A new decree signed by Ecuador’s President Guillermo Lasso has brought the Curipamba mining project closer to receiving an environmental permit.
The decree concerns environmental consultation across all sectors in the country.
It will guide the formal consultation process required as part of all environmental and social impact assessments (ESIA).
With the new decree, the Curipamba copper-gold project enters the next phase of the environmental licensing process.
The project partners received the technical approval of ESIA for the project in May last year.
The decree outlines steps for a new environmental consultation process.
How well do you really know your competitors?
Access the most comprehensive Company Profiles on the market, powered by GlobalData. Save hours of research. Gain competitive edge.
Your download email will arrive shortly
Not ready to buy yet? Download a free sample
We are confident about the unique quality of our Company Profiles. However, we want you to make the most beneficial decision for your business, so we offer a free sample that you can download by submitting the below formBy GlobalData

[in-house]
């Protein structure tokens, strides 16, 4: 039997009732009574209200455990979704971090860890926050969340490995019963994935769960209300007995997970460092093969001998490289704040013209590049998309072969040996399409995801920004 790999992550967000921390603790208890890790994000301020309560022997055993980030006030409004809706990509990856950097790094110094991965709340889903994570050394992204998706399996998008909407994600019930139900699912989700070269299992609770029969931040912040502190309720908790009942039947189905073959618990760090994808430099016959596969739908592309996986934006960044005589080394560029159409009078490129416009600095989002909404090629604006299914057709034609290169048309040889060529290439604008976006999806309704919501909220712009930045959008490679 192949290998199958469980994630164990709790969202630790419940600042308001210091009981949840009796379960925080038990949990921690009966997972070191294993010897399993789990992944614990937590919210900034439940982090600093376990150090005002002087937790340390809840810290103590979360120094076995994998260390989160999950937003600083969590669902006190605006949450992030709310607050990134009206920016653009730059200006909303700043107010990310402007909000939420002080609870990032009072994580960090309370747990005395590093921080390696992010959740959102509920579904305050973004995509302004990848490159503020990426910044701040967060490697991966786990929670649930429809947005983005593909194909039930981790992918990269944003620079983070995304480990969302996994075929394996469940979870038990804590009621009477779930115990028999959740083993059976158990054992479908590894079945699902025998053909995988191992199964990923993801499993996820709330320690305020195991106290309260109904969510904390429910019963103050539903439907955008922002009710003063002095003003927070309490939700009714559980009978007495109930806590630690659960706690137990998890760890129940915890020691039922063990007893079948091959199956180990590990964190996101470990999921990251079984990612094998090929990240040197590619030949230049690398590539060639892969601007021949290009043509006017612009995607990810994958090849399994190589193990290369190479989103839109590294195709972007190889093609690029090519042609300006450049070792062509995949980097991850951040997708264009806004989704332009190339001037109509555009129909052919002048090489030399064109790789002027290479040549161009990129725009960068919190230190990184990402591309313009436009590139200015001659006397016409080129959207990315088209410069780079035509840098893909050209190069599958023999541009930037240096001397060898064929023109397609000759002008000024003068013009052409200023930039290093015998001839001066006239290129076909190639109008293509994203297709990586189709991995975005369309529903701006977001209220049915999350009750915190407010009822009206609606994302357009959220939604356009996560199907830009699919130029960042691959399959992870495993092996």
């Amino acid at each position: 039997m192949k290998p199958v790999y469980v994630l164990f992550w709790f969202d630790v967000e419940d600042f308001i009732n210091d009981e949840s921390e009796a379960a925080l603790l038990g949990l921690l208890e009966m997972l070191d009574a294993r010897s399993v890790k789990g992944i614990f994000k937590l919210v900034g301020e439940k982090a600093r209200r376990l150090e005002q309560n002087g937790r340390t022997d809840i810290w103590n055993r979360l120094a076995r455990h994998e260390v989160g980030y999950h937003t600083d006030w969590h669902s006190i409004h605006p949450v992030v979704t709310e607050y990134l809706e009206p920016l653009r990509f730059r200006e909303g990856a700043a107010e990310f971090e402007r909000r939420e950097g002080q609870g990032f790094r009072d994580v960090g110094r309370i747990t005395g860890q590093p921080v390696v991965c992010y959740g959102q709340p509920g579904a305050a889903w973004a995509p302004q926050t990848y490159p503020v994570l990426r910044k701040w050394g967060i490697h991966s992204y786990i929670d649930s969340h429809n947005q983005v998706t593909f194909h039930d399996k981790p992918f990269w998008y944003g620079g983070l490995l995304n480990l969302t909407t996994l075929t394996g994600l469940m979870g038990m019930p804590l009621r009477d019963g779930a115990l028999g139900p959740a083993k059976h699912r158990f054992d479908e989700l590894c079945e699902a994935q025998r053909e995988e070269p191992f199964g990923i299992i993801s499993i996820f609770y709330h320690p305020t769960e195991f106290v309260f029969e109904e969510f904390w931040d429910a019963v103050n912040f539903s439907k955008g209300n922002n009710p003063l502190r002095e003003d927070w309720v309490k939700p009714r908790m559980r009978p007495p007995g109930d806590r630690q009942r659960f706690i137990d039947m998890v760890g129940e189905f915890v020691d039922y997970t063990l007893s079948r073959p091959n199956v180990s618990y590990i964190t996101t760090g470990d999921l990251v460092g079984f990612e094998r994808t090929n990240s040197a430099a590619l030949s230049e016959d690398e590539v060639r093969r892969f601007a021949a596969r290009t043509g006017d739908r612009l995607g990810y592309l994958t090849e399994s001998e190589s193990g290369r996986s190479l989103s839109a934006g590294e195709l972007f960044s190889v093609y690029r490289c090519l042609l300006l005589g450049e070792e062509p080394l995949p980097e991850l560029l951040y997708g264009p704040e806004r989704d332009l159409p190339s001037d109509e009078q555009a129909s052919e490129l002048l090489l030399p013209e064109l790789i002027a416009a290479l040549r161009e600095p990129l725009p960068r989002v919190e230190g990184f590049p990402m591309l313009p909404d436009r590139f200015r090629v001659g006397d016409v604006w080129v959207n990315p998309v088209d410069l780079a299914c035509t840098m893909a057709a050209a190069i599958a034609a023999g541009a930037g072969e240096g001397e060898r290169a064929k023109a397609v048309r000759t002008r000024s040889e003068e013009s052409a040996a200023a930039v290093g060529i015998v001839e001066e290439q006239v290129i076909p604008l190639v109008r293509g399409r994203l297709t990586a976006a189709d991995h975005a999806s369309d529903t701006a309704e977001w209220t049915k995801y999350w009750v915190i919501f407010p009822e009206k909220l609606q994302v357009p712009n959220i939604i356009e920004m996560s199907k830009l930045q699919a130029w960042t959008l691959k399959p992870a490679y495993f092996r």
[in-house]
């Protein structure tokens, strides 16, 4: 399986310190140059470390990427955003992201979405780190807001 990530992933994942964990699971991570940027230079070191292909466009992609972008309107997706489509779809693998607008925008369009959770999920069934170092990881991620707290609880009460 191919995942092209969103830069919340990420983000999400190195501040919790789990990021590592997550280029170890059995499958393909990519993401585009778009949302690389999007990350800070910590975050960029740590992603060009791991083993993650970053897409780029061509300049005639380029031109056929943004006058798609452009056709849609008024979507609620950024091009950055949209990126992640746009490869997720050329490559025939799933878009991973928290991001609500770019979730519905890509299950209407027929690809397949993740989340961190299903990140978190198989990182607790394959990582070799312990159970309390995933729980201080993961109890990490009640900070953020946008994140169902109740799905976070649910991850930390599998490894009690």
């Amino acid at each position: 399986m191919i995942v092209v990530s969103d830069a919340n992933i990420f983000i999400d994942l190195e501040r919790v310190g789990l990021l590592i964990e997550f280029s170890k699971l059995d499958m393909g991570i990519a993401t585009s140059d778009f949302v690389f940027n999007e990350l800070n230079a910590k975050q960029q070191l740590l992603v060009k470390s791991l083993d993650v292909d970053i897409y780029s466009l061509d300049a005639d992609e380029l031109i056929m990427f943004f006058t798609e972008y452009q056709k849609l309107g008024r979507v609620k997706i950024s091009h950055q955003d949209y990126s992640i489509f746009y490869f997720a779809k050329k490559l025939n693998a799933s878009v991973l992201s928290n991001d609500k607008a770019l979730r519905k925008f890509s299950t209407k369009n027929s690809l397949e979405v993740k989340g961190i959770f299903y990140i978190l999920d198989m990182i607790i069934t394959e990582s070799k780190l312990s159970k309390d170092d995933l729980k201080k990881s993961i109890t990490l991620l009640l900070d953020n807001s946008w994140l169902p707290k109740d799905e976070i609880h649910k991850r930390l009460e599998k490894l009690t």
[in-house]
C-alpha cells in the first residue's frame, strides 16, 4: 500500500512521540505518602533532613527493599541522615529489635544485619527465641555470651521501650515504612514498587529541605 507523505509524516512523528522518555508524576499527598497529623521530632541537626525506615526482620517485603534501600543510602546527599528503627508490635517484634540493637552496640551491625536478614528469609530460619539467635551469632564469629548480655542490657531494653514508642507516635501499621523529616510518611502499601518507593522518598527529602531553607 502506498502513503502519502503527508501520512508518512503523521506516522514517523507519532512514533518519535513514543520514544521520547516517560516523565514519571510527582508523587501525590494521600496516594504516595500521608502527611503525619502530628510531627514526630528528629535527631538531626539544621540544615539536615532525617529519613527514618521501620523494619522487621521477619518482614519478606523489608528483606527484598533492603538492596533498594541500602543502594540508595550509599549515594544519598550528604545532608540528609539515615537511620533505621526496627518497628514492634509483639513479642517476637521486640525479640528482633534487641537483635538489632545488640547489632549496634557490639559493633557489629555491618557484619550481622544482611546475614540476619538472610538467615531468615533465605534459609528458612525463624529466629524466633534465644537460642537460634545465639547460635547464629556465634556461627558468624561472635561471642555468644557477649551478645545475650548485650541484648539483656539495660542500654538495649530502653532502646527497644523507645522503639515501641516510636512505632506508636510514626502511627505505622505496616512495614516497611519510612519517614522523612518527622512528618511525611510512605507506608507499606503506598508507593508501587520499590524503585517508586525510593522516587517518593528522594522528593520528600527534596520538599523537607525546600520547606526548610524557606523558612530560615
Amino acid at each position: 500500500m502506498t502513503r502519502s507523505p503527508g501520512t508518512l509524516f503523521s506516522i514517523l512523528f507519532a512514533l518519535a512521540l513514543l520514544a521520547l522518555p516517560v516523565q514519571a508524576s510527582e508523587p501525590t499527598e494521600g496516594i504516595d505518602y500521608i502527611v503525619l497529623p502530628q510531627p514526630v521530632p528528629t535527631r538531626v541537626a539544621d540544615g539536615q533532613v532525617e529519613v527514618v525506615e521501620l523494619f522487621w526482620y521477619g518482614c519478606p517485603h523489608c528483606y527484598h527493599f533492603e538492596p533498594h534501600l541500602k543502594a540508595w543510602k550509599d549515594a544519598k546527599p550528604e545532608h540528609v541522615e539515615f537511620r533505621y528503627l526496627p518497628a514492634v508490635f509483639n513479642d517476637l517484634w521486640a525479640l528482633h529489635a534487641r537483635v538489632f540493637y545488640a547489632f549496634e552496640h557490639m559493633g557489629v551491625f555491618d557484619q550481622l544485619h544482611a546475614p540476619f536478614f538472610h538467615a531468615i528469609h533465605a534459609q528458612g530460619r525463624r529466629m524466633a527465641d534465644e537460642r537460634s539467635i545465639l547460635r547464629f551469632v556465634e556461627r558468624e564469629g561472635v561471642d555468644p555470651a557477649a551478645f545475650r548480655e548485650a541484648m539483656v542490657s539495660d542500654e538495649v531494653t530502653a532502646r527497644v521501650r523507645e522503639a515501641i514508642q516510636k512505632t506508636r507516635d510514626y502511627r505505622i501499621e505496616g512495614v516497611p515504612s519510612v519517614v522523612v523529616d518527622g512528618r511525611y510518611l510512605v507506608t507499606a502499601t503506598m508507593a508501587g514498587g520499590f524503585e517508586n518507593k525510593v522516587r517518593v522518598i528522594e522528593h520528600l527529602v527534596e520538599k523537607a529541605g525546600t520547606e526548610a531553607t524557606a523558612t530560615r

Companies will have to fulfil the requirement of two rounds of formal community consultations led by the government.
They will be on the lines of several community consultations conducted since the discovery of the El Domo deposit within the project in 2008.
Adventus Mining and Salazar Resources are partners in Curimining, which owns the Curipamba project.
In a statement, Adventus and Salazar said: “Current guidance from the Government of Ecuador is that the consultation process is expected to require four to six months to the signing and issuance of the environmental licence for El Domo construction.
“This suggests that full construction activities could therefore begin as early as in October 2023.”
Meanwhile, the companies intend to finalise other necessary permits to initiate construction.
The Curipamba project has seven concessions encompassing about 21,500ha.
It includes the high-grade copper-gold El Domo deposit, which is a flat-lying tabular-shaped volcanogenic massive sulphide deposit.